To Fic or Not to Fic

Arguably, most people, especially the thousands, perhaps millions, of fan fic authors believe it’s okay to borrow someone else’s characters, if not legally, then ethically. Disclaimers usually precede the stories – something along the lines of ‘not mine, just borrowing, not making any money off this’ – thinking this will keep the lawsuits at bay. It seems though that most of the original authors or large studios/companies/creators find that fan fiction is a bonus. It creates buzz and further interest in their product.

Although, in 1999, Twentieth Century Fox actually contacted the owners of The Slayers FanFic Archive with cease and desist letters. Those people obediently took down their web site and removed their fic from the Web. And despite Gene Roddenberry’s enthusiasm, Paramount Pictures was not as keen on the fan fiction phenomenon, although I didn’t see any information that they actually forced the issue.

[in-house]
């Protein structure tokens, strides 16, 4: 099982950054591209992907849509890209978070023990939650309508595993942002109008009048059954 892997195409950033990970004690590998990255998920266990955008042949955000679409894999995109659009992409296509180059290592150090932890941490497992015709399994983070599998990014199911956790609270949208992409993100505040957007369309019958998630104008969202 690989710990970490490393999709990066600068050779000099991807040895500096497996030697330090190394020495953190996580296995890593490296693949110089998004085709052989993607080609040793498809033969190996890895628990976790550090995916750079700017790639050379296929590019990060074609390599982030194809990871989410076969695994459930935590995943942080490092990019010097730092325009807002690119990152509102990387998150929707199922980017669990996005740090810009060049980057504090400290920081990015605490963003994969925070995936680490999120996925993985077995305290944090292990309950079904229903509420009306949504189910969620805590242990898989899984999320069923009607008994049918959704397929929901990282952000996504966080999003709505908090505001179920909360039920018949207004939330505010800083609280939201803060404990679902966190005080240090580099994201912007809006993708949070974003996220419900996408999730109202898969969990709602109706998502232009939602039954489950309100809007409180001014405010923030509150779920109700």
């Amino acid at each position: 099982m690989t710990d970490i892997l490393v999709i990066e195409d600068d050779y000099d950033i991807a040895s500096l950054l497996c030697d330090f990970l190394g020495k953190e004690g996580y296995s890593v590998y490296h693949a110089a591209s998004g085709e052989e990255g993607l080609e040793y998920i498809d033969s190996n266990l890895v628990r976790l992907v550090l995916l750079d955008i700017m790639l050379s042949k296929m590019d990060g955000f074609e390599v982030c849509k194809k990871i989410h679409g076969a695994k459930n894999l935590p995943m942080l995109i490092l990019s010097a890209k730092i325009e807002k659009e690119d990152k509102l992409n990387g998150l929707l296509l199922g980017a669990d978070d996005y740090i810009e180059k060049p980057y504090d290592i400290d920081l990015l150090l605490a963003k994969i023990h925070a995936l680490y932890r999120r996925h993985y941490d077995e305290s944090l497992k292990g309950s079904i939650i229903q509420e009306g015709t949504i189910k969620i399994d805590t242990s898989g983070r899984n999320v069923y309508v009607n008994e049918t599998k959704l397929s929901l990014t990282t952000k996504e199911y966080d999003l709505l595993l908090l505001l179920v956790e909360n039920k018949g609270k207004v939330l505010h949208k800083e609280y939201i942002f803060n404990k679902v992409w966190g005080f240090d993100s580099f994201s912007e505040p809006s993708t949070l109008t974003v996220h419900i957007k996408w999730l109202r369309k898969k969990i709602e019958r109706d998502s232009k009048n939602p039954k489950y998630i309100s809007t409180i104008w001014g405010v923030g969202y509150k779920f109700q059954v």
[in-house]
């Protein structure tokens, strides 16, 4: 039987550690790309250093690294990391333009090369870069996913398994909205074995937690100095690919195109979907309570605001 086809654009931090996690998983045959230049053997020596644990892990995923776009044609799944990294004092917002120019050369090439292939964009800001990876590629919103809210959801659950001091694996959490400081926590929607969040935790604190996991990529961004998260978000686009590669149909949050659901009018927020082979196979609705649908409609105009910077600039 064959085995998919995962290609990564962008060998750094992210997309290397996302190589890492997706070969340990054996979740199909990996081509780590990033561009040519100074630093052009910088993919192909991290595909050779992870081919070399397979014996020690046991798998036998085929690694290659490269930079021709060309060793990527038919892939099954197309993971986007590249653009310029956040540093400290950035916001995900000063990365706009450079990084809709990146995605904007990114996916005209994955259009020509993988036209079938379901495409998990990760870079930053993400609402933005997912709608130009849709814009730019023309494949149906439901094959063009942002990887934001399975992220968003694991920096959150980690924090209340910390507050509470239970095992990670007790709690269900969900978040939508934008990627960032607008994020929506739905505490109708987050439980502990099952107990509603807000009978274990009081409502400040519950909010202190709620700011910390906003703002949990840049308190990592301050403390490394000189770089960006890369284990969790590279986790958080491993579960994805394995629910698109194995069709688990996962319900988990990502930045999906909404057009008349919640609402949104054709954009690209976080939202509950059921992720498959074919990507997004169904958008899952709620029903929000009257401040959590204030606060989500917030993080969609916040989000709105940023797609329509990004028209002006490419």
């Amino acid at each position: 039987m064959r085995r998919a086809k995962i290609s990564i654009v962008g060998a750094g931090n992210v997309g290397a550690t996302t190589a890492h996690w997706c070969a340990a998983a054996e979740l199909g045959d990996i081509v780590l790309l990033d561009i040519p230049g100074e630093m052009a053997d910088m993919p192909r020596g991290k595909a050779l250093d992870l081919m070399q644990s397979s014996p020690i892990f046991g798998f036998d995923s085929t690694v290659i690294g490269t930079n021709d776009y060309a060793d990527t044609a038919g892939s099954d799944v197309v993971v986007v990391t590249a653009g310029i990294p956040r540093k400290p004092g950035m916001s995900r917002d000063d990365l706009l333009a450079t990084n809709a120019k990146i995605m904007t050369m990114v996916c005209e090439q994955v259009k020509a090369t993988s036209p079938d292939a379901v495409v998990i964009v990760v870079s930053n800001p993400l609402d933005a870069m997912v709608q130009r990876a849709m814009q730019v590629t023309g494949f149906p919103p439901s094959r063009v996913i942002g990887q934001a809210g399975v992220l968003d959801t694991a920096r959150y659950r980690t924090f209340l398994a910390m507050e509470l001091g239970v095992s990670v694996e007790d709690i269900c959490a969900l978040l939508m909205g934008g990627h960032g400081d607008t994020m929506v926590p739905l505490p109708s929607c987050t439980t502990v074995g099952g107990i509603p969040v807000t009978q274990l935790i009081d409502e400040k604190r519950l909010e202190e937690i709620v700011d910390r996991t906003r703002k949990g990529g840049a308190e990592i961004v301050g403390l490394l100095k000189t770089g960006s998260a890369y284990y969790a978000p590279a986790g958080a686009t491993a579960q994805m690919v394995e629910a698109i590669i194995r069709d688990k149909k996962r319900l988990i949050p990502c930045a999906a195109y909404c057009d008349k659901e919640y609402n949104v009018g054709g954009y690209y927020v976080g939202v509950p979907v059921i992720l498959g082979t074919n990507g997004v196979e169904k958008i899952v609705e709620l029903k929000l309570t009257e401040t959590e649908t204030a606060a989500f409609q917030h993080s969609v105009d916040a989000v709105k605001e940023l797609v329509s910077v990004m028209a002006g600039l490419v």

J.K. Rowling has said she is flattered by the fan fiction, although she definitely would prefer that sexually explicit stories not be written. Anne Rice, on the other hand, has gone to great lengths to keep people from writing, or at least posting, fan fiction that features her characters. She even requested that remove any stories featuring her characters.

Robin Hobb, a fantasy author, in a rant on her web site, which has since been removed (the rant, not the web site), feels that not only is fan fiction a copyright violation, but that fan fic writers are second class, perhaps even forth class, citizens, in terms of talent and skill. That they write fan fiction because they lack the talent or skill to write anything original.